Beyond The Bottom Line: The Cost – Human And Financial – Of Burnout

Salon burnout happens to others, not to you, right? Wrong. Burnout can happen to anyone who identifies so strongly with work that they lack balance between work and personal life, says The Resilient Hairdresser, Hayley Jepson

by ATHERINE | THE COST OF DOING BUSINESS

Burnout for salon owners is an epidemic in our industry and it’s having a massive impact. Many employees sorted out their own burnout by going freelance, but salon owners can’t do that – they worry too much about being responsible for other people’s incomes. And at the moment, they’re not only dealing with appalling trading conditions, they feel like they’re being blamed for all the problems in the industry – no wonder they’re struggling.

There’s a saying in therapy: ‘Anger is sad and scared’s bodyguard’. I think salon owners are scared, and anger feels better than scared. People start looking for others to blame. Some salon owners are blaming freelancers for everything; others are blaming the brands putting their products in Boots. People are spending a lot of energy blaming the outside instead of taking that energy and focusing on what they can control.

“When you’re burnt out, completely overwhelmed, you exist in survival mode and lose the skill of imagination, creativity and play – that causes a massive problem.” Hayley Jepson

As a leader, what you bring is what you get. It’s so hard to be the one bouncing around at the top inspiring people all the time, and when that goes, it goes from the whole salon. You might disengage from the team, be less present, and that’s when people start solving their own problems and looking around to see how they can get their needs met for their careers – and leave for a better offer, or to open a shed in their garden.

When you’re burnt out, completely overwhelmed, you exist in survival mode and lose the skill of imagination, creativity and play – that causes a massive problem. You become so focused on payroll, breaking even, that you lose sight of the bigger picture. You’re so consumed with your own problems that you don’t sort of see the bigger problems arising.

And then you get paralysed when it comes to making decisions. You’ve listened to every business podcast, you’ve done every course, you’re reading every self-help book. When you have too many ‘mentors’, you usually end up doing nothing because you have no idea where to start. Eventually, you ask yourself, ‘Do I even want to do this anymore?’, and then you’ve got one foot out the door paralysing and everything becomes very half-hearted. You’re not really in it – your business.”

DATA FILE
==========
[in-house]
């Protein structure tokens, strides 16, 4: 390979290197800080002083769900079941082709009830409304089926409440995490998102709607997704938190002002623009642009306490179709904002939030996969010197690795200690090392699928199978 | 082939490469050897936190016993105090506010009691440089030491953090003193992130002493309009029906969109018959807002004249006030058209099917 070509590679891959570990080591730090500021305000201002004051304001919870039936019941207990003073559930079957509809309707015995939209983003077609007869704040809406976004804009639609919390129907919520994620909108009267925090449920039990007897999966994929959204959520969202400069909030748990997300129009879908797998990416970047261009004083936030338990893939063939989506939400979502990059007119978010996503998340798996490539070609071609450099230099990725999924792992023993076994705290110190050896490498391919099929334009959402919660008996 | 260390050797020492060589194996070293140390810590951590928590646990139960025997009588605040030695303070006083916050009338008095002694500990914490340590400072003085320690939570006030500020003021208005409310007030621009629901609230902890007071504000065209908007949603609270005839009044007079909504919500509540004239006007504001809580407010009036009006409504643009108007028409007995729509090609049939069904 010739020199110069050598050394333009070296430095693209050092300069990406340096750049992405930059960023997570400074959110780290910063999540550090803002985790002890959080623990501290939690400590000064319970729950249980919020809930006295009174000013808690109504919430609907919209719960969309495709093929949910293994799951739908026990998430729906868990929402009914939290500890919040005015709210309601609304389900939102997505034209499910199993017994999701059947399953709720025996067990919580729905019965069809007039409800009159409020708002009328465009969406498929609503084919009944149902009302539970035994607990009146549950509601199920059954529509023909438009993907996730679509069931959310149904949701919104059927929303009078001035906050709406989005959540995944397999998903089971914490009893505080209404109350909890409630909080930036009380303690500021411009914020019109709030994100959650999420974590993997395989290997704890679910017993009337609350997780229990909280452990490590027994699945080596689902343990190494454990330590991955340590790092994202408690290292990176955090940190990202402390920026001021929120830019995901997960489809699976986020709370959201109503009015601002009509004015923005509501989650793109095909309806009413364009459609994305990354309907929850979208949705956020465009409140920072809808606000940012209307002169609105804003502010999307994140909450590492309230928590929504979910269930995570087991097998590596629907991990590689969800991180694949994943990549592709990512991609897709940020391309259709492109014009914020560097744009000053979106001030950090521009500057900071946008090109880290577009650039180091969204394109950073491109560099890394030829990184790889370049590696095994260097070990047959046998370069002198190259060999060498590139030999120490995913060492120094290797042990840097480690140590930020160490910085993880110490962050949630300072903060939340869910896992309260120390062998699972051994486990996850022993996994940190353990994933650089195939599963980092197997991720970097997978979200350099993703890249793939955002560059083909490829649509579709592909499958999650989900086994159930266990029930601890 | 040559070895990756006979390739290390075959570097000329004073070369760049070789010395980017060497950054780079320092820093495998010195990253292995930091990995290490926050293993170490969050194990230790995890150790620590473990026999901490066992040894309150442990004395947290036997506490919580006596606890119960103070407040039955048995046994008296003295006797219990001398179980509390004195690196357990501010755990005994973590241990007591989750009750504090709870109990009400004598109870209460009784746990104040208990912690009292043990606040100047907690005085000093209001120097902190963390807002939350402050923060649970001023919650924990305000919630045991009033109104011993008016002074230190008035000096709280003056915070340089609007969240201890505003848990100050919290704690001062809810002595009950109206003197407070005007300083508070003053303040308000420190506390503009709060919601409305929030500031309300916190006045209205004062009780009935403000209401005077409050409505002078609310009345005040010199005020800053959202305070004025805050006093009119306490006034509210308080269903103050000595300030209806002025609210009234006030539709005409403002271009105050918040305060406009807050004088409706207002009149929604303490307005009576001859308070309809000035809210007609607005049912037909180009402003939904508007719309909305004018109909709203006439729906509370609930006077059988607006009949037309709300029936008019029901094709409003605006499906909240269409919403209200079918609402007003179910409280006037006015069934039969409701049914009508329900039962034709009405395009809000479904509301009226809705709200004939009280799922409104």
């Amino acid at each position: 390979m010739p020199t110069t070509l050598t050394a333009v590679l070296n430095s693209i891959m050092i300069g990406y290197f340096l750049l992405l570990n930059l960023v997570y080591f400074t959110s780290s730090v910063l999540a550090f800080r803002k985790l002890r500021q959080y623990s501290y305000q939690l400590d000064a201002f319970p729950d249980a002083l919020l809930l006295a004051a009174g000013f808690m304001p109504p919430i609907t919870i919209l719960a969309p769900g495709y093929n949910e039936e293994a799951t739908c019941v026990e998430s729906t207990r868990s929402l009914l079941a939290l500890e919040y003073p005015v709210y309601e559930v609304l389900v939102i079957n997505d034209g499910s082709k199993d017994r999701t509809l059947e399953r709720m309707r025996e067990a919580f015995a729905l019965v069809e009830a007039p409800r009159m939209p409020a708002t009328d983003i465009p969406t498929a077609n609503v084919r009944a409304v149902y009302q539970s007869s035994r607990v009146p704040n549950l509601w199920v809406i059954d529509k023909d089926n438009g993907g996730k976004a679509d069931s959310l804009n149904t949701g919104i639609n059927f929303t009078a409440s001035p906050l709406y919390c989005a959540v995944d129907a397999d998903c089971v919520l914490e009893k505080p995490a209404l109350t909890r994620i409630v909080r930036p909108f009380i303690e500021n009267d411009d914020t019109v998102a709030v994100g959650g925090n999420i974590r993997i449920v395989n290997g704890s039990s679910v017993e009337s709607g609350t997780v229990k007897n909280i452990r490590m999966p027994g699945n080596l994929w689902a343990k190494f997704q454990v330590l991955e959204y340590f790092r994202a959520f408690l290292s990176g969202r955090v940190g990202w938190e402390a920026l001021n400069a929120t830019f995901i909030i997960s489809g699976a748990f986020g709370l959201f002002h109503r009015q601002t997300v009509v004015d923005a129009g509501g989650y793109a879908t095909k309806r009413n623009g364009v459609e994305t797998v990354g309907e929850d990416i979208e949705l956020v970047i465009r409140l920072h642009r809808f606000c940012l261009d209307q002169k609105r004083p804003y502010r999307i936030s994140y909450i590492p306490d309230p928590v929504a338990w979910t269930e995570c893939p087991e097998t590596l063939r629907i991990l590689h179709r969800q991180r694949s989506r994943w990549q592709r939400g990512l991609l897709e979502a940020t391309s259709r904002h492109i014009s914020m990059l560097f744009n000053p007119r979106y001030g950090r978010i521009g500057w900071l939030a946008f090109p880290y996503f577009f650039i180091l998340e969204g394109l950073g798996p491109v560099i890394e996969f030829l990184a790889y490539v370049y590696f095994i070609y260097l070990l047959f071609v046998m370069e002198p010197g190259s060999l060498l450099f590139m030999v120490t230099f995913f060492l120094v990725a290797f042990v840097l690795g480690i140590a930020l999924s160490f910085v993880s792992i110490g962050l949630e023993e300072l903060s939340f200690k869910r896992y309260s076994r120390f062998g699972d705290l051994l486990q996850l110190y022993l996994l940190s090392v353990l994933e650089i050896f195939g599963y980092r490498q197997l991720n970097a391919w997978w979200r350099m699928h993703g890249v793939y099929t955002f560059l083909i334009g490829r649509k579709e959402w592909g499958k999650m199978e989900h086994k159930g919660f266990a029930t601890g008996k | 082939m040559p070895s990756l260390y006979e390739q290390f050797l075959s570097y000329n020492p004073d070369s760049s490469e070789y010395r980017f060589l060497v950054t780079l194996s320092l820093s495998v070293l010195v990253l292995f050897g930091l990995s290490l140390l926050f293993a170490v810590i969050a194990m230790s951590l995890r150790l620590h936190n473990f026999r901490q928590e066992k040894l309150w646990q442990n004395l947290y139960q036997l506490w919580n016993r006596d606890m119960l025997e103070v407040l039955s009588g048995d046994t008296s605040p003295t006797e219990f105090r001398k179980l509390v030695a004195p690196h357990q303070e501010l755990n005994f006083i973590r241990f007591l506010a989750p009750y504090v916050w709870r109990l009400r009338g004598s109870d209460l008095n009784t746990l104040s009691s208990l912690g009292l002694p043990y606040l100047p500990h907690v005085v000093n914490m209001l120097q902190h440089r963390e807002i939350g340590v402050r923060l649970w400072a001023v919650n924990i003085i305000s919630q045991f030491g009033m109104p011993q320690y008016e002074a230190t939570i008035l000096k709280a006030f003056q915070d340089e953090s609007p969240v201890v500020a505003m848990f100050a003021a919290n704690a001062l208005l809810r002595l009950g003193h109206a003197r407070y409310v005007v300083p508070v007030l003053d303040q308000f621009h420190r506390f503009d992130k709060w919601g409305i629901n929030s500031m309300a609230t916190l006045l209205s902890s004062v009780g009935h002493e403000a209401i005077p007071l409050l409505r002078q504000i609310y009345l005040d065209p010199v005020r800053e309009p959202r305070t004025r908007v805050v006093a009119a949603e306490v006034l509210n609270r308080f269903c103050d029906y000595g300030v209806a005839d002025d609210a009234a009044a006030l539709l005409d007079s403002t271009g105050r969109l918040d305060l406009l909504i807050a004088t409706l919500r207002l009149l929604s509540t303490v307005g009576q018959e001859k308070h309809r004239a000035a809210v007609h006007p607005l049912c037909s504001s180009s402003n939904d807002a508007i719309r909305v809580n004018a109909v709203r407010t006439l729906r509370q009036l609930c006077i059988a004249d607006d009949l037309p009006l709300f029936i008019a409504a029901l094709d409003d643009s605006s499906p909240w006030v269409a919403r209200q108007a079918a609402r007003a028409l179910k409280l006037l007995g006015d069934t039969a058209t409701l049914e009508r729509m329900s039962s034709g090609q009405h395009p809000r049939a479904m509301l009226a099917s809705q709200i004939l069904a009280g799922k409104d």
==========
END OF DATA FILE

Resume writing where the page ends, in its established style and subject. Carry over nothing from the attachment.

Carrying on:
Time to reset

You might just need a break – a week off, a change of scenery, and a bit of peace and quiet so that you can start thinking clearly. Ask yourself, ‘What can I take off my plate – at home and in the salon?’ Trying to do everything yourself could be one of the reasons you’re drowning, but ordering coffee, ordering stock, booking staff holidays – that doesn’t have to be you. You need to delegate so that you can put as much energy as possible into thinking about the business and leading your team properly.

Find business inspiration, and not necessarily from within the hair industry. Networking events and groups in your local area give you the opportunity to talk to other business owners – ones who are looking to improve not just the moaners. It’s important to find people to talk to who understand.

“To tackle burnout, you must first decide: are you in or are you out? Because if you’ve got one foot out the door of the business, it just won’t work. You’ve got to make sure that you create the brain space and the physical time to work on your business” – Hayley Jepson

To tackle burnout, you must first decide: are you in or are you out? Because if you’ve got one foot out the door of the business, it just won’t work. You’ve got to make sure that you create the brain space and the physical time to work on your business.” Hayley Jepson

Have one-to-ones with all your team and ask for their ideas. Don’t do a big staff meeting, no one talks in them. Sit down with everyone individually and explain, ‘I’m really interested in what you’ve got to say’. But be careful, because what’s really demotivating for a team is to be asked for ideas constantly, and then they’re never implemented.

Finally, it’s important that business owners make time for life outside of work, or it will become a drudge and overwhelming. Set boundaries about your life. Allocate a set time for working on the business. The vision of the business must be you; you can’t employ your manager or expect your team to do the vision. Stay in your zone of genius.”

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